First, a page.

Wales also has the highest levels of child poverty overall. In the principality just a few miles can make the difference between affluence and want. In the Swansea suburb of North Killay, 3 per cent of children live below the poverty line of pound;145 a week after housing costs. Meanwhile, less than three miles away in Townhill the level is more than 80 per cent.
Research for the charity Save the Children by York University found that in 2000, 33 per cent of Welsh children were living in poverty, compared to 30 per cent in England and Scotland.
Pockets of child poverty were particularly noticeable in English local authorities, with the London borough of Tower Hamlets having the highest concentration, at 74 per cent.
Children from a single-parent household or a minority ethnic group were more likely to be poor, the report found.
More than half of boys and 36 per cent of girls aged 15 in Wales drank alcohol each week. In Northern Ireland the figures were 33 per cent for boys and 20 per cent for girls.
Most recent figures for Wales from 1996 show that 28 per cent of boys and 22 per cent of girls aged 15 had used drugs in the past month. Comparable English figures for 1998 showed 19 per cent for boys and 16 per cent for girls.
The report also shows that 35.2 in every 1,000 Welsh females under 20 get pregnant, compared with 26.1 in Northern Ireland and 28.8 in England.
Children in Scotland and Northern Ireland stay at school longer than their English and Welsh counterparts.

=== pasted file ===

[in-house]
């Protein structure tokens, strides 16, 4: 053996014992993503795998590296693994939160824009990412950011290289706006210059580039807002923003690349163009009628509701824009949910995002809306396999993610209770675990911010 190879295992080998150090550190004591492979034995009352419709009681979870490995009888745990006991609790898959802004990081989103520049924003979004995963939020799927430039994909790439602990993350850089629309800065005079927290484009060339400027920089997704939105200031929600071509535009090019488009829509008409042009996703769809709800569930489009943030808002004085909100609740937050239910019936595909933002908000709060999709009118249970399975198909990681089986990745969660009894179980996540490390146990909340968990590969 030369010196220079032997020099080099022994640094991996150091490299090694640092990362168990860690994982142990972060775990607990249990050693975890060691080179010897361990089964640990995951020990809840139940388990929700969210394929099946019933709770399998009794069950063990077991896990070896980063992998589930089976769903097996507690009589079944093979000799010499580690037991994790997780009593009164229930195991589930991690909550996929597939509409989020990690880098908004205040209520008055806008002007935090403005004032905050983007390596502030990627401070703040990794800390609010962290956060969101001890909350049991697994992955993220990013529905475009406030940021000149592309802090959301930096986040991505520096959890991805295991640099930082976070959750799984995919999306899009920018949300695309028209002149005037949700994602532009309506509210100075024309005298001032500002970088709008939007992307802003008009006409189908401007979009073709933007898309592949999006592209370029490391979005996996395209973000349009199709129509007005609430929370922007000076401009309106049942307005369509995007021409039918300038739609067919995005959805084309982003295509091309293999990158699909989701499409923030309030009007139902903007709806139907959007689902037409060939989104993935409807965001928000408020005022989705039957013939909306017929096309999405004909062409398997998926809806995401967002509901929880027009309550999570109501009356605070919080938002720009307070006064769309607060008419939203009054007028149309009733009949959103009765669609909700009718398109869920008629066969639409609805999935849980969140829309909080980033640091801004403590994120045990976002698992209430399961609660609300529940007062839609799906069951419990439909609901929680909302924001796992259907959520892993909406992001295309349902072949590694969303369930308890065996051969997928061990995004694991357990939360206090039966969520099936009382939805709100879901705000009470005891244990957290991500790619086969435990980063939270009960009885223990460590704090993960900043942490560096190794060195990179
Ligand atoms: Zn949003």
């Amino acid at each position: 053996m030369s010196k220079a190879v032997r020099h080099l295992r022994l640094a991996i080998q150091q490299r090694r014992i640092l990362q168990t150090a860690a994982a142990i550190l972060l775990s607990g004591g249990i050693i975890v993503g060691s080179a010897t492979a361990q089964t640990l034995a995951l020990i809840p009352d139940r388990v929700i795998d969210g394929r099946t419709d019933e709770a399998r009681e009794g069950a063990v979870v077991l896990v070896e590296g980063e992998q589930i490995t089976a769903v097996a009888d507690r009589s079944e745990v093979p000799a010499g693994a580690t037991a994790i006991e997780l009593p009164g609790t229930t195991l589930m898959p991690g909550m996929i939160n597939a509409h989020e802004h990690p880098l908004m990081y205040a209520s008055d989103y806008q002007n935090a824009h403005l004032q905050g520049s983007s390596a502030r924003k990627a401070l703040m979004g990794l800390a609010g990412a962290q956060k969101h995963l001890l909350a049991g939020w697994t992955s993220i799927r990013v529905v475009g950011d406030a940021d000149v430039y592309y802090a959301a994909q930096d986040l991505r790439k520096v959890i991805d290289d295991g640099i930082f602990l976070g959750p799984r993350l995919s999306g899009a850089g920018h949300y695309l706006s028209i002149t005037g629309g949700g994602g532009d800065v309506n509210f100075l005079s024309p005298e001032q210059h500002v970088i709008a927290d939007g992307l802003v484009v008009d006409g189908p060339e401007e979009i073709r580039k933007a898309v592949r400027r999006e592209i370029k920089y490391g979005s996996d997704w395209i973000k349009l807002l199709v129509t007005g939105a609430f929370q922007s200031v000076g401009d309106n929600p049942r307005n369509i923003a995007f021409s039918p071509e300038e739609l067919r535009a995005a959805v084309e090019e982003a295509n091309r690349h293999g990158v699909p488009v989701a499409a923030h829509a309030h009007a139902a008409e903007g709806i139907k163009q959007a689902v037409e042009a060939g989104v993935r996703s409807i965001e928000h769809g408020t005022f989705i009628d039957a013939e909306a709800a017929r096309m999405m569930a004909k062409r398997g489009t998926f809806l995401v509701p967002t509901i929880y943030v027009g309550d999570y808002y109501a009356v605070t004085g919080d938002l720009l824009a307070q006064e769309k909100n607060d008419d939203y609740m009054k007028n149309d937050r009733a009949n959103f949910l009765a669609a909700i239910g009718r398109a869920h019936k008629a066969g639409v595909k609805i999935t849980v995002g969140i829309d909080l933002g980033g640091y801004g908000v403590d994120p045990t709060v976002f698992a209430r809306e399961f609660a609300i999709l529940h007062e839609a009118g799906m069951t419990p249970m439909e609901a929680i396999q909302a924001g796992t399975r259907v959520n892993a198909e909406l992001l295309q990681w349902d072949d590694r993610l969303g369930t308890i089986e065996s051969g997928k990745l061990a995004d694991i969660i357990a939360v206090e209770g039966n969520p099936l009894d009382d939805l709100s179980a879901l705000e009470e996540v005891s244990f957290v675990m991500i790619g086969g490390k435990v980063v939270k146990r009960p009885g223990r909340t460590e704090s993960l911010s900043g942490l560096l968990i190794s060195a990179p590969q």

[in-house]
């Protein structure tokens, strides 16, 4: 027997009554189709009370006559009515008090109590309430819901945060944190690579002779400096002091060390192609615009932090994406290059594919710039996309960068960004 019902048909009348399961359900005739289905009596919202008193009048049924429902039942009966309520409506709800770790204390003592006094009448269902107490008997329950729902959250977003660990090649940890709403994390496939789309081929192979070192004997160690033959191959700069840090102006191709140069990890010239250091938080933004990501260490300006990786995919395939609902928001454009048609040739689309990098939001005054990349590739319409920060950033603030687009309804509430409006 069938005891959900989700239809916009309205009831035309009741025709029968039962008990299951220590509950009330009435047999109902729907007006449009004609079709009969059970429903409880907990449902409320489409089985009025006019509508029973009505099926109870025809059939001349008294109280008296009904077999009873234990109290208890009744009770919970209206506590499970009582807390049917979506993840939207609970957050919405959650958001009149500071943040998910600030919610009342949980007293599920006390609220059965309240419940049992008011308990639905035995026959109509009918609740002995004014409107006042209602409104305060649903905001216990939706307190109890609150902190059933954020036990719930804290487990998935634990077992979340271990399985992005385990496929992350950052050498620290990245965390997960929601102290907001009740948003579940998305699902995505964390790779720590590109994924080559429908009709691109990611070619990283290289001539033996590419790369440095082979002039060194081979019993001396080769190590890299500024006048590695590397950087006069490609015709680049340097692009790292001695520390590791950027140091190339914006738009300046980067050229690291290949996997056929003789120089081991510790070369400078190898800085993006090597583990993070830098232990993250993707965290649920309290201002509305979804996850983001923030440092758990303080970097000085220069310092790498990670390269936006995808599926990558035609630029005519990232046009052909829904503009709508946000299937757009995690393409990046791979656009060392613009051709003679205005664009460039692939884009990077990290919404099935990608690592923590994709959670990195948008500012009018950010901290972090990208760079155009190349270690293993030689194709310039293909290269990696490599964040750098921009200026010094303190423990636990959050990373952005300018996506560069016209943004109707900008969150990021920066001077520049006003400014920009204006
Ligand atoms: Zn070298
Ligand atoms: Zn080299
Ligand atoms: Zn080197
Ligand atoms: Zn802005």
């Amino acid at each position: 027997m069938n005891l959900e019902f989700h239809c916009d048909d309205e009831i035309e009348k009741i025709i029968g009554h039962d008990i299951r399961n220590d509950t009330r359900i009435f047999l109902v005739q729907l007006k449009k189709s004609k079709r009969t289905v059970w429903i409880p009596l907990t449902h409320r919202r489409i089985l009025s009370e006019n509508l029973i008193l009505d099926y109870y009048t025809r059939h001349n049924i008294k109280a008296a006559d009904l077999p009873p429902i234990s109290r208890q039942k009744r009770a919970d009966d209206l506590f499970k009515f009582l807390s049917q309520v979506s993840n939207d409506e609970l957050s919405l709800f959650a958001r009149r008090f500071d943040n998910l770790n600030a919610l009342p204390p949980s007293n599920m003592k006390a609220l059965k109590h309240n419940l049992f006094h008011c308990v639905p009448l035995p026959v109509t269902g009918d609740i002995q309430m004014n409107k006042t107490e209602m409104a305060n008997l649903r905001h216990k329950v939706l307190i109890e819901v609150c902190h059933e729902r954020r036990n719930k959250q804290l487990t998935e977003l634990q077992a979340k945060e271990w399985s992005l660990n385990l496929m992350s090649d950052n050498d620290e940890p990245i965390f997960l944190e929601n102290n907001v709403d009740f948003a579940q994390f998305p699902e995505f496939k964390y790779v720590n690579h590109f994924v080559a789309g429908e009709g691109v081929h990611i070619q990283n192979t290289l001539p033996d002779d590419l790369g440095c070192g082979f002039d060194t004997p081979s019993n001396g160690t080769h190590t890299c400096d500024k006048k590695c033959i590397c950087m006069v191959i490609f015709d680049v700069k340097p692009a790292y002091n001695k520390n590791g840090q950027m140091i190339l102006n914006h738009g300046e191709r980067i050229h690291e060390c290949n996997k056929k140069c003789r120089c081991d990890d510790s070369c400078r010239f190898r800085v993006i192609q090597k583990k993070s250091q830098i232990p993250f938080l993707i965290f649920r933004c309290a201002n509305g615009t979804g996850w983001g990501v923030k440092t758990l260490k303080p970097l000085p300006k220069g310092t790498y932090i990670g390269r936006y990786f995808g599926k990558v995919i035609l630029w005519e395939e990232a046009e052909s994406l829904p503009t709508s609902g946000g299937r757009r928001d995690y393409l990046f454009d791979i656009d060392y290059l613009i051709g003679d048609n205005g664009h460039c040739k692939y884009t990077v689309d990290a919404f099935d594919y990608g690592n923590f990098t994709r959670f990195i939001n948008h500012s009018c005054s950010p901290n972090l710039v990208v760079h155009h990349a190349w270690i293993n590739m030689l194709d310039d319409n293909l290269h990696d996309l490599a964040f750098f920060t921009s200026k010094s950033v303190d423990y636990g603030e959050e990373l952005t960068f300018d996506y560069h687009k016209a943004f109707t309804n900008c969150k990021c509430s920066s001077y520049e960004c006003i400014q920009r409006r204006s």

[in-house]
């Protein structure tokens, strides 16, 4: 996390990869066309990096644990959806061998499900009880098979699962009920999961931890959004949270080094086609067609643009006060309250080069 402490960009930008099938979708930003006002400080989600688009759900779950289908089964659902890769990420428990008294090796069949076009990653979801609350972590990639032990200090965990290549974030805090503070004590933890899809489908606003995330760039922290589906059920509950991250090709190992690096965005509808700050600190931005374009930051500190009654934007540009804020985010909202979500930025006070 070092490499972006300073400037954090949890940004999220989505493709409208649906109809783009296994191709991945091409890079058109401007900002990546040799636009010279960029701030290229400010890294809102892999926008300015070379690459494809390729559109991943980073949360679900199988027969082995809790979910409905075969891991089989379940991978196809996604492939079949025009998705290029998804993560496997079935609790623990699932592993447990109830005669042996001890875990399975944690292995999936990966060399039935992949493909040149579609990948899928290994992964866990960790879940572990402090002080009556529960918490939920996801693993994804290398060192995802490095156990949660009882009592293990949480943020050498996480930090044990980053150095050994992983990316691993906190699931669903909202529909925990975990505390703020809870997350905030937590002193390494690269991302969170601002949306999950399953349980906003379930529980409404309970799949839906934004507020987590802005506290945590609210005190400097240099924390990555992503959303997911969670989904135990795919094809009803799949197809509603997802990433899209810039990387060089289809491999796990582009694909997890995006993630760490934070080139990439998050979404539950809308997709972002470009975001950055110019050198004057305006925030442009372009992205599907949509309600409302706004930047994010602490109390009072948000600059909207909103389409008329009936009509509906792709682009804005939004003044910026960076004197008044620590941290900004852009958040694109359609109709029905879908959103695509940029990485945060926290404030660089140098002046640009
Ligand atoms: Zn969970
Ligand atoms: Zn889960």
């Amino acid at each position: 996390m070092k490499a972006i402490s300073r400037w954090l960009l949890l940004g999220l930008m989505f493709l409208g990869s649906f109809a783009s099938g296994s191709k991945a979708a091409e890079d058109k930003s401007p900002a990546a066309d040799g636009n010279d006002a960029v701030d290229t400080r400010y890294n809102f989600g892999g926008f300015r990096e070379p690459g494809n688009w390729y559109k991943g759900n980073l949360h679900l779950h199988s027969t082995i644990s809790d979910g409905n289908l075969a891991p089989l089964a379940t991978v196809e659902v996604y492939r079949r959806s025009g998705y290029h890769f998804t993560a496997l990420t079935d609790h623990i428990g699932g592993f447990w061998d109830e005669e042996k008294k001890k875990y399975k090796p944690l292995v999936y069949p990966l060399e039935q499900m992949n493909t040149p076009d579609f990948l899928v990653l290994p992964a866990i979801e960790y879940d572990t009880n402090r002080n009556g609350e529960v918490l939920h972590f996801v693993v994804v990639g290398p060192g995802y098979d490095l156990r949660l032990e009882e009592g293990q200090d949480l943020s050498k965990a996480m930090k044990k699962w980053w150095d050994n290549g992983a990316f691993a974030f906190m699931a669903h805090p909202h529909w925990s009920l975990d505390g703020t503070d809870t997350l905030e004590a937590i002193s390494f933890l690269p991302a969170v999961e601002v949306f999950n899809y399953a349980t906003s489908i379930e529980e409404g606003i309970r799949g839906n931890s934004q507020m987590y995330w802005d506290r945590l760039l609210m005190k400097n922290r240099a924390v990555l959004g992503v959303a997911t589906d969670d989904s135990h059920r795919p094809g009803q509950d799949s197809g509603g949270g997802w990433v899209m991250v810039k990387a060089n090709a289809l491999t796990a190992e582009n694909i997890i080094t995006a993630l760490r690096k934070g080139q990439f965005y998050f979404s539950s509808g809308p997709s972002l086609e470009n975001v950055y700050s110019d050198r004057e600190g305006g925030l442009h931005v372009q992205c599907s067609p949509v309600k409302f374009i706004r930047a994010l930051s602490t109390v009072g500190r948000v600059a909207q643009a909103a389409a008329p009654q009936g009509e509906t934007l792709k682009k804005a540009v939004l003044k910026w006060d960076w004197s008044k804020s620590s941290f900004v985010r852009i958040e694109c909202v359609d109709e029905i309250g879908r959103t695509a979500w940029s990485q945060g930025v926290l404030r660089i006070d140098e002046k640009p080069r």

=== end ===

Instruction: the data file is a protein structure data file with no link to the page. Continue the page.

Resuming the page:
For overall participation, Scotland wins with 78.6 per cent of 16 and 17-year-olds in full-time education, followed by Northern Ireland (74.4 per cent), England (69.5 per cent) and Wales (68.7 per cent).
Wales has the highest proportion - 8 per cent - of 16 and 17-year-olds with no qualifications.
A Welsh Assembly spokesperson said there was a full awareness of the need to tackle child poverty in the principality.
The spokesperson added it was crucial to work with children in the most disadvantaged communities, to "assist their social, health and educational development, and also as a means of developing economic activity".
"We are requiring local authorities to prepare children and young people's frameworks, and these plans will demonstrate how central grants and local discretionary funding will work together in deprived communities."
A summary and selected chapters of "The well-being of children in the UK" are available at www.savethechildren.org.uk. Copies available from Plymbridge Distributors on 01752 202 301 or firstname.lastname@example.org for pound;18.95 plus pamp;p